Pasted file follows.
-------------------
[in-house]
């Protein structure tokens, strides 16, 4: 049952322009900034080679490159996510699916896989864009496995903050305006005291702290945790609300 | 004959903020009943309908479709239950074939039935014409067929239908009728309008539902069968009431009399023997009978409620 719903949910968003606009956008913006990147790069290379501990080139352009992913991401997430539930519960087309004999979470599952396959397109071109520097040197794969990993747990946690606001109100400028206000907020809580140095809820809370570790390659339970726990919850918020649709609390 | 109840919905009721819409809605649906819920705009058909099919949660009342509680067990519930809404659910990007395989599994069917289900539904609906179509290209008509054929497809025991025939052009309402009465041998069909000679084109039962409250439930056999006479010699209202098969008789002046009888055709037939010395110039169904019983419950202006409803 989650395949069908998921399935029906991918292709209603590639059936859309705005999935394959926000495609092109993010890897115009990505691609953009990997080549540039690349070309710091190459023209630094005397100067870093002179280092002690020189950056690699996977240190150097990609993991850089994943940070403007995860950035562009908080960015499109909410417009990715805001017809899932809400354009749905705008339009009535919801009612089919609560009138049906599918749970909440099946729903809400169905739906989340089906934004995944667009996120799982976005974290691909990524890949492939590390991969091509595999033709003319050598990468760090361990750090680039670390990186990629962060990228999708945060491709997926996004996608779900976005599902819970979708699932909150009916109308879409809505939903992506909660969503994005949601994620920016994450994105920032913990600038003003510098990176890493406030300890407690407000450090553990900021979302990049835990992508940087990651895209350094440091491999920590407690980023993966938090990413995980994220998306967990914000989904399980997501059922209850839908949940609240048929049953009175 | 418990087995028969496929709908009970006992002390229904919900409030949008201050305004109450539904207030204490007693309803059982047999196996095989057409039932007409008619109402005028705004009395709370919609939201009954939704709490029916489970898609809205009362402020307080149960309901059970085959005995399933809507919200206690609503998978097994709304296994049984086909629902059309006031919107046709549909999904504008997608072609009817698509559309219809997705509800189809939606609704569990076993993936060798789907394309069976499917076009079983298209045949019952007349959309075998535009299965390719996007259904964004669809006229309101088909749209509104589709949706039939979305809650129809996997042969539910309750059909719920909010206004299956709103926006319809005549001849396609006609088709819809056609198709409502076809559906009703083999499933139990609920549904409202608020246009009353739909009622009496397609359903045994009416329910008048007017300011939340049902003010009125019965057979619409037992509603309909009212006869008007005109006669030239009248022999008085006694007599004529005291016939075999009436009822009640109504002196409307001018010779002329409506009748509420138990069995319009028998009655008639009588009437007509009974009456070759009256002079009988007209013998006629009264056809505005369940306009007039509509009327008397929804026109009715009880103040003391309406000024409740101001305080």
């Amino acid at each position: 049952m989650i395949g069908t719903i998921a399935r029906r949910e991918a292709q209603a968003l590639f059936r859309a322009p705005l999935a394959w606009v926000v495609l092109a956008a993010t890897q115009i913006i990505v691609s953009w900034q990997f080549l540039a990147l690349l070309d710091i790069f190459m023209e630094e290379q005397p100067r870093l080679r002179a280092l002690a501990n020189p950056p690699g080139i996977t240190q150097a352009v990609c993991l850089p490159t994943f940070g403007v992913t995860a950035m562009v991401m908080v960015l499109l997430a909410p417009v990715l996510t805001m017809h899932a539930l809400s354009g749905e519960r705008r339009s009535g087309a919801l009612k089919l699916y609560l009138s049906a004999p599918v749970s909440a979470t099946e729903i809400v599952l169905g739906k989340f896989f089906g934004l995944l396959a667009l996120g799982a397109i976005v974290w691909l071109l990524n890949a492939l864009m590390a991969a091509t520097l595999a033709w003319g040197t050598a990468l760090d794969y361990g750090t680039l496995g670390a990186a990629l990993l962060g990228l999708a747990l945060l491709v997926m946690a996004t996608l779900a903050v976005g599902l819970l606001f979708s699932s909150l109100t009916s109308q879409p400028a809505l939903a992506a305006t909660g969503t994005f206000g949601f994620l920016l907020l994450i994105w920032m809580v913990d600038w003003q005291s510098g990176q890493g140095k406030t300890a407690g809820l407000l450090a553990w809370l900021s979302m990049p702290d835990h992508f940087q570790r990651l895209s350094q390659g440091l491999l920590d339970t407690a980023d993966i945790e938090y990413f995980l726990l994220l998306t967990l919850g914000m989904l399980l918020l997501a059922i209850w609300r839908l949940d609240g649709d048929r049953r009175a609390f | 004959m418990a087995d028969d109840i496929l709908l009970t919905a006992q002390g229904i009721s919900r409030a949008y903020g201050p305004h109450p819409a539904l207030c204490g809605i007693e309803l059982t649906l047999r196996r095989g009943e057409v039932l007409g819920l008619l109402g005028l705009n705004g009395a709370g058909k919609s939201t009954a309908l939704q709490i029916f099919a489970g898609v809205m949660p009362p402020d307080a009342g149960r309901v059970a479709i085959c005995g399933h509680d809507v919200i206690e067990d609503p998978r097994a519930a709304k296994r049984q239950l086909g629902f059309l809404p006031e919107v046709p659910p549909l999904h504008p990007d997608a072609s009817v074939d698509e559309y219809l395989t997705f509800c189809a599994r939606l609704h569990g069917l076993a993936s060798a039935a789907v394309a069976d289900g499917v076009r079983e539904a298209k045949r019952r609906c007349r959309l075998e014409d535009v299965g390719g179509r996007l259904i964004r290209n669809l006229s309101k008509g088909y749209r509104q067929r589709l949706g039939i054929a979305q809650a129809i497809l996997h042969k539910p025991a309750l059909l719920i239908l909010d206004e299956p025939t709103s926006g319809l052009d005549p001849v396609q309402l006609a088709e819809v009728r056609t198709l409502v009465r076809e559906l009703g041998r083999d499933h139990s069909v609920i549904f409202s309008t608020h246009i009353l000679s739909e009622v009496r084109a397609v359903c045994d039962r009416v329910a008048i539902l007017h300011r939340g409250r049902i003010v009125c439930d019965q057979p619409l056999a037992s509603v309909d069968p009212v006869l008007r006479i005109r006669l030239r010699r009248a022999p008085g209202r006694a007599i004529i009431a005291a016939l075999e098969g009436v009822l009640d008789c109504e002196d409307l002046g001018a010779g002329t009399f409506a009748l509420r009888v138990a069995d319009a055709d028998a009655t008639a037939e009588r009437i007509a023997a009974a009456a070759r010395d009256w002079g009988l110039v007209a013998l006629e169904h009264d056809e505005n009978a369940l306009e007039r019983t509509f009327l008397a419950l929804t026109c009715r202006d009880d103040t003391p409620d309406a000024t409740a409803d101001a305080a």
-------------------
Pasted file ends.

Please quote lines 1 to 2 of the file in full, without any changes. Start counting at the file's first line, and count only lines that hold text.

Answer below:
[in-house]
């Protein structure tokens, strides 16, 4: 049952322009900034080679490159996510699916896989864009496995903050305006005291702290945790609300 | 004959903020009943309908479709239950074939039935014409067929239908009728309008539902069968009431009399023997009978409620 719903949910968003606009956008913006990147790069290379501990080139352009992913991401997430539930519960087309004999979470599952396959397109071109520097040197794969990993747990946690606001109100400028206000907020809580140095809820809370570790390659339970726990919850918020649709609390 | 109840919905009721819409809605649906819920705009058909099919949660009342509680067990519930809404659910990007395989599994069917289900539904609906179509290209008509054929497809025991025939052009309402009465041998069909000679084109039962409250439930056999006479010699209202098969008789002046009888055709037939010395110039169904019983419950202006409803 989650395949069908998921399935029906991918292709209603590639059936859309705005999935394959926000495609092109993010890897115009990505691609953009990997080549540039690349070309710091190459023209630094005397100067870093002179280092002690020189950056690699996977240190150097990609993991850089994943940070403007995860950035562009908080960015499109909410417009990715805001017809899932809400354009749905705008339009009535919801009612089919609560009138049906599918749970909440099946729903809400169905739906989340089906934004995944667009996120799982976005974290691909990524890949492939590390991969091509595999033709003319050598990468760090361990750090680039670390990186990629962060990228999708945060491709997926996004996608779900976005599902819970979708699932909150009916109308879409809505939903992506909660969503994005949601994620920016994450994105920032913990600038003003510098990176890493406030300890407690407000450090553990900021979302990049835990992508940087990651895209350094440091491999920590407690980023993966938090990413995980994220998306967990914000989904399980997501059922209850839908949940609240048929049953009175 | 418990087995028969496929709908009970006992002390229904919900409030949008201050305004109450539904207030204490007693309803059982047999196996095989057409039932007409008619109402005028705004009395709370919609939201009954939704709490029916489970898609809205009362402020307080149960309901059970085959005995399933809507919200206690609503998978097994709304296994049984086909629902059309006031919107046709549909999904504008997608072609009817698509559309219809997705509800189809939606609704569990076993993936060798789907394309069976499917076009079983298209045949019952007349959309075998535009299965390719996007259904964004669809006229309101088909749209509104589709949706039939979305809650129809996997042969539910309750059909719920909010206004299956709103926006319809005549001849396609006609088709819809056609198709409502076809559906009703083999499933139990609920549904409202608020246009009353739909009622009496397609359903045994009416329910008048007017300011939340049902003010009125019965057979619409037992509603309909009212006869008007005109006669030239009248022999008085006694007599004529005291016939075999009436009822009640109504002196409307001018010779002329409506009748509420138990069995319009028998009655008639009588009437007509009974009456070759009256002079009988007209013998006629009264056809505005369940306009007039509509009327008397929804026109009715009880103040003391309406000024409740101001305080």